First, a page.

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A semi-parametric model for multivariate extreme values

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Abstract

Threshold methods for multivariate extreme values are based on the use of asymptotically justified approximations of both the marginal distributions and the dependence structure in the joint tail. Models derived from these approximations are fitted to a region of the observed joint tail which is determined by suitably chosen high thresholds. A drawback of the existing methods is the necessity for the same thresholds to be taken for the convergence of both marginal and dependence aspects, which can result in inefficient estimation. In this paper an extension of the existing models, which removes this constraint, is proposed. The resulting model is semi-parametric and requires computationally intensive techniques for likelihood evaluation. The methods are illustrated using a coastal engineering application.

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... Simultaneous estimation of all the parameters is then possible and is illustrated later. The related but more complicated scheme of Dixon and Tawn (1995) can be used for cases where separate thresholds are needed for the marginal and dependence modelling. ...
... By construction, our approach ensures that the thresholds that are used in specifying the domain of the GPD coincide on the quantile scale with the threshold u that defines the domain of the dependence structure. This may not always be appropriate and in such cases the techniques of Dixon and Tawn (1995), which allow these thresholds to be separately specified, may be of use. The basis of our estimation is as follows: since the bivariate random variable .X, Y/ ≡ {−1= log{F 1 .X Å /}, − 1= log{F 2 .Y Å /}} has unit-Fréchet-distributed margins and u = −1= log{F 1 .u 1 /} = −1= log{F 2 .u 2 /}, we model the joint survivor function of .X Å , Y Å / for x Å > u 1 and y Å > u 2 as ...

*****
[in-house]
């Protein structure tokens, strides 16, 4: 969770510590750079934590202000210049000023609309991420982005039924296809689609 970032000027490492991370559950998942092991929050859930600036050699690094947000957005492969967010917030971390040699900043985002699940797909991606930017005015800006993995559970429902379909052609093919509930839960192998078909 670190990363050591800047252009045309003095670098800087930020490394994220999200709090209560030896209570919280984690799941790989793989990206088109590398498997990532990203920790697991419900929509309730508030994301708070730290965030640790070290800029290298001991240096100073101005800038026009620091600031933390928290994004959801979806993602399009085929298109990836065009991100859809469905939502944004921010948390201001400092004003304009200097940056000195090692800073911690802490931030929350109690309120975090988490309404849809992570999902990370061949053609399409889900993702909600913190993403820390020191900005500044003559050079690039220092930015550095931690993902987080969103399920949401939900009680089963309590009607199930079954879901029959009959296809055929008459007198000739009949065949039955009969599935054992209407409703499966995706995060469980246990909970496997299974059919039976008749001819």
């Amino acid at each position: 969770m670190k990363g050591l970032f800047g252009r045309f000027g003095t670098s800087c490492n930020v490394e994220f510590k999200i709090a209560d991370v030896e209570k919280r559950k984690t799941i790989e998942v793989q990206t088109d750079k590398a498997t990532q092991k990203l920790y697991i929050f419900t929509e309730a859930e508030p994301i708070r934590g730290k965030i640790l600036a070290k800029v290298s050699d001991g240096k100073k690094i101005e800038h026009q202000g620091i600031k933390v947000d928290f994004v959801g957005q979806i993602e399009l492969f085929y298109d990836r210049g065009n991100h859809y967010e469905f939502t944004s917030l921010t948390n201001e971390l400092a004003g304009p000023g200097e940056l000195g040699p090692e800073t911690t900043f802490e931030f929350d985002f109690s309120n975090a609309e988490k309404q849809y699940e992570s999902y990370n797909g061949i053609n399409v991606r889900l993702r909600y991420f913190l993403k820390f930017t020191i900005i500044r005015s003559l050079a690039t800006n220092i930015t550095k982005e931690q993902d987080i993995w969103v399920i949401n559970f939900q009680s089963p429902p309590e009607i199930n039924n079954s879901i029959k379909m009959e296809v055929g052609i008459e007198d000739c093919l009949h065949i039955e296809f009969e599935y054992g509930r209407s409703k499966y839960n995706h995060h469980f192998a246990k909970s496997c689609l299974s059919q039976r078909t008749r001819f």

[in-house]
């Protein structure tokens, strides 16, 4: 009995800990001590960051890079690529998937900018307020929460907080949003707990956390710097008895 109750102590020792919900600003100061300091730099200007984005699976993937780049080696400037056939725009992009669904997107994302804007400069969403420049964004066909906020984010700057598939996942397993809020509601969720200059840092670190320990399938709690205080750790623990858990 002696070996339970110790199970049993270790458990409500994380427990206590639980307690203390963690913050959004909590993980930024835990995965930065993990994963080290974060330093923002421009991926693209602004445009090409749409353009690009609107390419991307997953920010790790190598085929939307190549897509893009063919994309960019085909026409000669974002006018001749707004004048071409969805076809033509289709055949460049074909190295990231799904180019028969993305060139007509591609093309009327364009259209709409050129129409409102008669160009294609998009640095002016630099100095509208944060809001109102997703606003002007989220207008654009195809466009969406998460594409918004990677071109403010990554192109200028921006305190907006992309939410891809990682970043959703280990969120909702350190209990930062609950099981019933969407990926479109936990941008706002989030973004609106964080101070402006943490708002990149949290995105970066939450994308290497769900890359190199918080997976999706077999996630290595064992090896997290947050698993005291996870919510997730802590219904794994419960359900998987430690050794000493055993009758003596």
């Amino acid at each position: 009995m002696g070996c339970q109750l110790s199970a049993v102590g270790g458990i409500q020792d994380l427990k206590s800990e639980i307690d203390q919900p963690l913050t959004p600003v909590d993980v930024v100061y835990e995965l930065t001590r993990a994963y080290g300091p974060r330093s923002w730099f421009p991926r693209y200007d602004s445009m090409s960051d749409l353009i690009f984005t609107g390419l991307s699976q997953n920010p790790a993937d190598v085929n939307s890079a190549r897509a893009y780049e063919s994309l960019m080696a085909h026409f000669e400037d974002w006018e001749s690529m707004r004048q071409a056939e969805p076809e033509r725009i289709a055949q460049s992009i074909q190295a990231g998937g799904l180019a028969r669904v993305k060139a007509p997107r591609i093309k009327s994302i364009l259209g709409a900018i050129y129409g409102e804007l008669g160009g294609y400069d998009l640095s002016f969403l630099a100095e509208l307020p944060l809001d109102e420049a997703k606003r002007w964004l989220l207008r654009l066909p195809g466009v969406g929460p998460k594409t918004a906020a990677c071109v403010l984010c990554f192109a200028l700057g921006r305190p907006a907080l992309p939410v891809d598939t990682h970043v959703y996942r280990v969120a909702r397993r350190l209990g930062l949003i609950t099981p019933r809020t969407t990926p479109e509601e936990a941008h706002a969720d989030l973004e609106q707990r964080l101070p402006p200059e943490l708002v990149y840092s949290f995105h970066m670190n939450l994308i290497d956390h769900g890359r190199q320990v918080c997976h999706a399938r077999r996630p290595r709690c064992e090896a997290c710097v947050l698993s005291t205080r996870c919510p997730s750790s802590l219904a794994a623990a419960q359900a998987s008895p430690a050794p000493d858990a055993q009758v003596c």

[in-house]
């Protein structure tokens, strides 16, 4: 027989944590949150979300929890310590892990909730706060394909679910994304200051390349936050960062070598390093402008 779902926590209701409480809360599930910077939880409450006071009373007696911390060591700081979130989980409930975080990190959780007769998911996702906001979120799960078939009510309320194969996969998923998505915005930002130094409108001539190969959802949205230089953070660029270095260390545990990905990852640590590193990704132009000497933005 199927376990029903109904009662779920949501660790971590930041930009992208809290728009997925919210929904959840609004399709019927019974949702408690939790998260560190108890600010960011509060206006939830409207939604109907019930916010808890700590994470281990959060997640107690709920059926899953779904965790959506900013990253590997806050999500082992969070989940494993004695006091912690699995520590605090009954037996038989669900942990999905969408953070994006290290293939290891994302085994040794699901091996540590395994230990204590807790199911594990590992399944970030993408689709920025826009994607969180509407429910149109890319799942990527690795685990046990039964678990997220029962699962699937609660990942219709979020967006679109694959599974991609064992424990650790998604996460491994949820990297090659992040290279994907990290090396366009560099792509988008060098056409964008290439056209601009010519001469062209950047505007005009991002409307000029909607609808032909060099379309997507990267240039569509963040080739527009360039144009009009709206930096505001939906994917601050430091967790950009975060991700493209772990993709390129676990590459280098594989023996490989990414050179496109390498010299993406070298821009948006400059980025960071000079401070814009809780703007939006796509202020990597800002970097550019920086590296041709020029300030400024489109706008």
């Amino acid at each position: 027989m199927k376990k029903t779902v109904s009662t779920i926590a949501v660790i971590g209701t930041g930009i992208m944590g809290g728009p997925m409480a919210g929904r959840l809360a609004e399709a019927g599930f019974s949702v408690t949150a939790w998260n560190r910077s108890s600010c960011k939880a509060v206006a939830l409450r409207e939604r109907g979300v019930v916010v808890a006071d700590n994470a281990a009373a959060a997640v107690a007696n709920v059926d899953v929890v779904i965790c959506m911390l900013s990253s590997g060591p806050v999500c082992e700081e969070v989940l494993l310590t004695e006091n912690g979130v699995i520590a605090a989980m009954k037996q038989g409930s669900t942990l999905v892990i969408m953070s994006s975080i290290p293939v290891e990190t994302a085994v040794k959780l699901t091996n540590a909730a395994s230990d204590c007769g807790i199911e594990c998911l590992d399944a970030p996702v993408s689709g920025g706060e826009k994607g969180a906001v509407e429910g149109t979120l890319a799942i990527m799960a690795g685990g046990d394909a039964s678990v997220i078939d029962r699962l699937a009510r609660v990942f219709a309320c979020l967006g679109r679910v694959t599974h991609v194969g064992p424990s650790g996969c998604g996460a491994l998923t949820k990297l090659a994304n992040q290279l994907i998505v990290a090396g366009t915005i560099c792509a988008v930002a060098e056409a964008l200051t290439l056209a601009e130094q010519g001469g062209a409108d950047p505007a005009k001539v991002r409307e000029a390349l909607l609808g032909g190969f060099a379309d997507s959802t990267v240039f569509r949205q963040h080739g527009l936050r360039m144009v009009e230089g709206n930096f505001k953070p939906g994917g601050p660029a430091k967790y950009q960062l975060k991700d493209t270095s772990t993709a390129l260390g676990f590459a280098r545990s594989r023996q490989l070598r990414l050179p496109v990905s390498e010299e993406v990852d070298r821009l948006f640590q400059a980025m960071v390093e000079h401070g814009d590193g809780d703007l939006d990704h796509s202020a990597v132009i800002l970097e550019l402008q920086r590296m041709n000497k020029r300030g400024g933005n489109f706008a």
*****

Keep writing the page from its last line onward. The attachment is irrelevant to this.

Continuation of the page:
Article
A fundamental issue in applied multivariate extreme value analysis is modelling dependence within joint tail regions. The primary focus of this work is to extend the classical pseudopolar treatment of multivariate extremes to develop an asymptotically motivated representation of extremal dependence that also encompasses asymptotic independence. Starting with the usual mild bivariate regular variation assumptions that underpin the coefficient of tail dependence as a measure of extremal dependence, our main result is a characterization of the limiting structure of the joint survivor function in terms of an essentially arbitrary non-negative measure that must satisfy some mild constraints. We then construct parametric models from this new class and study in detail one example that accommodates asymptotic dependence, asymptotic independence and asymmetry within a straightforward parsimonious parameterization. We provide a fast simulation algorithm for this example and detail likelihood-based inference including tests for asymptotic dependence and symmetry which are useful for submodel selection. We illustrate this model by application to both simulated and real data. In contrast with the classical multivariate extreme value approach, which concentrates on the limiting distribution of normalized componentwise maxima, our framework focuses directly on the structure of the limiting joint survivor function and provides significant extensions of both the theoretical and the practical tools that are available for joint tail modelling. Copyright (c) 2009 Royal Statistical Society.
... The approximation entails that the marginal distributions of excesses over corresponding thresholds are modeled by a GPD distribution and the dependence structure between two margins is modeled by a bivariate asymmetric logic copula. Marginal and dependence considerations sometimes generate different thresholds (Dixon and Tawn, 1995); thus, the optimal thresholds should be selected with caution. In search of the optimal threshold for a GPD model, it is known that the shape parameter does not change with the threshold, and the scale parameter has a close relationship with the threshold, that is, s 0 = s + j u 0 À u ð Þ, where u 0 and s 0 are the new threshold and scale parameters, respectively. ...